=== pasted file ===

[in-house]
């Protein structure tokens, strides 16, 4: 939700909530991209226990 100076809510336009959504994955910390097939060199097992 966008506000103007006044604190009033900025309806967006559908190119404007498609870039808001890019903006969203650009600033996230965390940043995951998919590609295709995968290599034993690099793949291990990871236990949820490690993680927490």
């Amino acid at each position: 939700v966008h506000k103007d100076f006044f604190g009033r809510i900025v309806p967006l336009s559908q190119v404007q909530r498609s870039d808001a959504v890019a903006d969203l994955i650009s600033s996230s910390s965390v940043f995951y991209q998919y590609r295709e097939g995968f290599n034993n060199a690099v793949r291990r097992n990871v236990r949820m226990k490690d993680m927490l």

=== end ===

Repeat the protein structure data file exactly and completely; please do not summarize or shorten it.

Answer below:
[in-house]
């Protein structure tokens, strides 16, 4: 939700909530991209226990 100076809510336009959504994955910390097939060199097992 966008506000103007006044604190009033900025309806967006559908190119404007498609870039808001890019903006969203650009600033996230965390940043995951998919590609295709995968290599034993690099793949291990990871236990949820490690993680927490």
């Amino acid at each position: 939700v966008h506000k103007d100076f006044f604190g009033r809510i900025v309806p967006l336009s559908q190119v404007q909530r498609s870039d808001a959504v890019a903006d969203l994955i650009s600033s996230s910390s965390v940043f995951y991209q998919y590609r295709e097939g995968f290599n034993n060199a690099v793949r291990r097992n990871v236990r949820m226990k490690d993680m927490l």